Indiana has more than 180 farmers markets, according to the National Farmers Market Directory.
For fans of fresh local food, the good news is that virtually all of them are now open for business. Despite a cold, wet spring, some early season crops – including asparagus, rhubarb, lettuces and other greens, some peppers, flowers and maybe even a few strawberries here and there – were available or very soon would be available as this issue of The Hoosier Farmer went to press. Surely Indiana sweet corn and tomatoes can’t be too far behind.
Opening day for the Original Farmers’ Market, located at the City Market in Indianapolis, was May 2. The market will be open every Wednesday rain or shine through October. It offers a full range of local fruits, vegetables and flowers, as well as baked goods, honey, pretzels, tea, herbs, jellies and treats for dogs, cats and horses.
Among the more than 40 vendors is Barnhouse Farms near Spencer, owned and operated by Farm Bureau members Sean and Chelssie McKinney (Sean is pictured at the right). From their 6 acres, they produce goat-milk soap, free-range chicken and quail eggs, heirloom vegetables and organic microgreens.
Some of Barnhouse Farms’ products are sold online or to restaurants, but they also put a lot of emphasis on farmers markets. This is their first year at the Indianapolis market, Sean McKinney said, but it’s their third year at the Bloomington Farmers Market, and they also are considering the Nashville, Indiana, market as well.
“That first year at Bloomington was our first farmers market ever,” he added.
The Jennings County Farmer’s Market’s opening day was May 1, and it will be offering fresh fruits, vegetables, flowers, plants, baked goods and other products every Tuesday, Thursday and Saturday from 8 a.m.-1 p.m. through October. Like the Original Farmers’ Market, a number of its vendors are Farm Bureau members, but it has another even stronger Farm Bureau connection: The market was actually begun by the Jennings County Farm Bureau in 1998. It also was Jennings County Farm Bureau that led the effort to raise the funds to build a new shelter house for the market after the old one was condemned and torn down.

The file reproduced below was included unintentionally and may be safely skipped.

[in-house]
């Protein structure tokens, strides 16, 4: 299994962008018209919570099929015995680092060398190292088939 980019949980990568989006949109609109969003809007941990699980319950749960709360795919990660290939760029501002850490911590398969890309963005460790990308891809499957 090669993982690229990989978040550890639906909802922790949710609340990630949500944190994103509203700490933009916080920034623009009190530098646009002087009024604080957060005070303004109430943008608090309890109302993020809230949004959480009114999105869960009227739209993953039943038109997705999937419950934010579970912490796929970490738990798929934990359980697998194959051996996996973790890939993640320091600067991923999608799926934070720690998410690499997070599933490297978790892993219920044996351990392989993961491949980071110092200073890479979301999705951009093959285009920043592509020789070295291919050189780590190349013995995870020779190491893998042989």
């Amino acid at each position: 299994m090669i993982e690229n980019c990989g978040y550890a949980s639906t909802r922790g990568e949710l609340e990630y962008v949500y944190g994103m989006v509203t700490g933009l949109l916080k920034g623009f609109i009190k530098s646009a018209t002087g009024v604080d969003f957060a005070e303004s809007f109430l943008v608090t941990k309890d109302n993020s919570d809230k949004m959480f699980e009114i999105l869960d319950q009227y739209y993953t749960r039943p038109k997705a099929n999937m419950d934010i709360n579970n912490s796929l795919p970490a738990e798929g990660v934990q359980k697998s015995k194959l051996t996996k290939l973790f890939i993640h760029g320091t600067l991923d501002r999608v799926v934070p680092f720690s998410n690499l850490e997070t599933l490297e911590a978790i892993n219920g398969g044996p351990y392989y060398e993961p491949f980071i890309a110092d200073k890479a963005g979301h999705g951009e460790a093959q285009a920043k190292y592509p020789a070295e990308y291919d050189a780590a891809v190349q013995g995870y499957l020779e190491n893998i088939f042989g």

Clarence Wullenweber (pictured at the far right) has been the market master since 2000. That’s when he took over from Bud Beesley, who was instrumental in founding the market.
The county Farm Bureau was “determined to rebuild,” Wullenweber said.
The sleek and sturdy new shelter house opened last June, and a total of 52 different producers sold there during the 2017 season, Wullenweber said.
“Hopefully we’ll have 60 this year,” he added. Wullenweber himself is there every market day, selling “just about anything, as far as produce goes.” His parents also raised and sold produce, and his father was the market master in Lawrenceburg.
“It’s in my blood,” he said, adding with smile, “You have to have a weak mind and a strong back.”
Before you go to market, to market:
Learn more about the Original City Market at Indianapolis City Market.
Follow the Jennings County Farmer’s Market on Facebook.
Check out Indiana Grown, one of several Indiana State Department of Agriculture's farmers market online resources.